Meet the Expert: Karwan Fatah-Black
Expert in Dutch Colonial History, Karwan-Fatah Black, was recently cited in the New York Times on the current discussion on the term of the ‘Golden Age’ in the Netherlands, stating that “[i]f you want to protect an open and democratic system, it will mean that you have to promote greater inclusion of what you understand as ‘Dutch,’”
Karwan Fatah-Black is assistant professor and historian at Leiden University, specialised in Dutch colonial history in the Atlantic world, and more specifically the history of slavery. With the current discussions on Colonialism and Slavery, Fatah-Black occasionally makes media appearances, consults museums, gives public lectures and publishes articles in renowned newspapers and/or news websites:
In 2016 Vrij Nederland published an interview with Fatah-Black in which he spoke about the increasing attention to the colonial past and slavery. More recently he spoke about the history of blackface in the Dutch radio programme ‘Oog op Morgen’ (September 2019, Dutch). And last October he was part of the broadcast of the Dutch programme ‘Achter de Dijken’ (Dutch), where he spoke about the rebellious Surinamese slave Andries and his legal battle between slavery and freedom and the ‘Golden Age’.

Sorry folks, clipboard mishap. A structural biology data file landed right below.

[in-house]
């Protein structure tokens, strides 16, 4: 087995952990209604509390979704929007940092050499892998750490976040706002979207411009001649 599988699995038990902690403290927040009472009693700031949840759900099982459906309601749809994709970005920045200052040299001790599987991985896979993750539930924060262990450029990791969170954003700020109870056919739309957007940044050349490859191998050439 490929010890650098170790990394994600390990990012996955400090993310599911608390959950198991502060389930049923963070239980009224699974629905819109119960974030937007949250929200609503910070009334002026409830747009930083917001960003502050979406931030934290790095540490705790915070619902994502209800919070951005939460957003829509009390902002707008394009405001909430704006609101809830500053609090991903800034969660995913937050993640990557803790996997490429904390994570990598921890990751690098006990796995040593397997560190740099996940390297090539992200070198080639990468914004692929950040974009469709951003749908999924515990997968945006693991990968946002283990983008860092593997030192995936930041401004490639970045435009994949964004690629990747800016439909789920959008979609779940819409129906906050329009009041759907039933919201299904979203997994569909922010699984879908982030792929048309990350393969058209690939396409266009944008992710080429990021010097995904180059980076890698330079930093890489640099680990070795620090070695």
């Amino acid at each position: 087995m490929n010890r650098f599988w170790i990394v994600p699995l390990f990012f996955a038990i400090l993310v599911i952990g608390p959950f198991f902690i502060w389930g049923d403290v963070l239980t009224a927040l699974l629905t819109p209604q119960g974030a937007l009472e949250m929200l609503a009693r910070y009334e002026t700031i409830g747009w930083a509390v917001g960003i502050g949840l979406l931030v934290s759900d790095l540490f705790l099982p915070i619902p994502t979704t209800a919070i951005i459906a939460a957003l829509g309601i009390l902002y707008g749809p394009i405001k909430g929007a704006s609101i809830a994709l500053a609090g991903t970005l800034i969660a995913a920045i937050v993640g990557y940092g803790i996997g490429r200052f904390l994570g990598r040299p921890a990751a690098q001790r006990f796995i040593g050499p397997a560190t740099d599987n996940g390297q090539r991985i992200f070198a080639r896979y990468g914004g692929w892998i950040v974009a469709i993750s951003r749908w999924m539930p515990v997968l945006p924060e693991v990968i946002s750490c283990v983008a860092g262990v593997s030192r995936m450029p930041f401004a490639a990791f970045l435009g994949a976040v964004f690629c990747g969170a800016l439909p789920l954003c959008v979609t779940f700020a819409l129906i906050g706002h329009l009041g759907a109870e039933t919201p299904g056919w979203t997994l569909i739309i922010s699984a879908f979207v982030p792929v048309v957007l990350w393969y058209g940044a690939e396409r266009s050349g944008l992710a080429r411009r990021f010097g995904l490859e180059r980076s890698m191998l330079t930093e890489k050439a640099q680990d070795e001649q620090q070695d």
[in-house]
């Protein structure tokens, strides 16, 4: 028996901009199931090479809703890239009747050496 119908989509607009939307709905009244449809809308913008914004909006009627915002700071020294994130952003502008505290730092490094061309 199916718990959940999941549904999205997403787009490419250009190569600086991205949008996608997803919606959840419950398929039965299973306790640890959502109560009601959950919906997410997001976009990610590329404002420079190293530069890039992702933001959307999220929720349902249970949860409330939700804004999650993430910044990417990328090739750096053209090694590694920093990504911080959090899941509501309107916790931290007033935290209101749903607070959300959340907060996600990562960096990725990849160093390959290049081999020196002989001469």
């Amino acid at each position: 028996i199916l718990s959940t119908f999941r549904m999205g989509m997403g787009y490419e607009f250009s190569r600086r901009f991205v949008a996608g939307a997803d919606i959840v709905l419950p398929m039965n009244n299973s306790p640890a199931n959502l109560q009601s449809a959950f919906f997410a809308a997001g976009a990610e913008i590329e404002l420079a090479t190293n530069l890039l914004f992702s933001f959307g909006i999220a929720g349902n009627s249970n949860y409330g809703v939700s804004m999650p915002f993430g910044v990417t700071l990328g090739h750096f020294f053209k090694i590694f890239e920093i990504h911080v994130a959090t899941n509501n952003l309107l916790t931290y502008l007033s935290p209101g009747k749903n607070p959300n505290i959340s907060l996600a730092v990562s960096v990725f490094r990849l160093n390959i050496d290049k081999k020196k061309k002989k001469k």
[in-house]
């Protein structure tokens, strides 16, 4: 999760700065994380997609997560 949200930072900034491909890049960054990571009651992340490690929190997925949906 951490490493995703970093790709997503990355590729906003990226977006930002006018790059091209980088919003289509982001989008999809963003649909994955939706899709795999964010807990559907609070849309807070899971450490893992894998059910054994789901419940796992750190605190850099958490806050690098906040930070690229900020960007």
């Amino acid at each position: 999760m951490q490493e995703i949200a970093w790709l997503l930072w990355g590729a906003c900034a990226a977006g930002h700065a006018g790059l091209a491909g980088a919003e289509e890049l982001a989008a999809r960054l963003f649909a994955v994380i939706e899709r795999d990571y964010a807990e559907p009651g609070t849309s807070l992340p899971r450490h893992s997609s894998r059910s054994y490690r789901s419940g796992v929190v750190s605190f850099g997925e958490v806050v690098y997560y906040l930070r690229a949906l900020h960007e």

His activities emphasise the need for acknowledgement of colonial history and its influences on Dutch society and its cultural institutions. He also focuses on ‘reparations’ for this colonial past, such as an apology by the city of Amsterdam for its part in the slave trade.
Together with previous LeidenGlobal chairman Gert Oostindie (professor of Colonial and Postcolonial History), Fatah-Black has written a city guide on the traces of slavery that can be found in the city of Leiden, titled ‘Sporen van de slavernij in Leiden’ (2017). Currently, he works on the NWO-funded project ‘Paths through slavery’ that highlights how mostly female slaves empowered themselves and their families through personal relationships, trade and the legal system in nineteenth century Suriname.
In addition, he is a member of the board of the Institute for the Advancement of Suriname Studies (IBS) and a co-founder of the Leiden Slavery Studies Association, which promotes a greater understanding of slavery and post-slavery in multiple regions and points in time. The association builds upon Leiden’s strong tradition in humanities and social-science scholarship on world migrations, globalization, and minority studies, but also aims at bettering Leiden University’s international profile and expertise on slavery scholarship.
Interested in the ways in which Karwan Fatah-Black and other experts engage in interdisciplinary research? Join him at the November 21st conference on slavery on the island of Curacao, where historians and archaeologists have a conversation about their recent findings on Curacao slavery.
Find more LeidenGlobal experts on our expertspage.
written by LeidenGlobal intern Jemima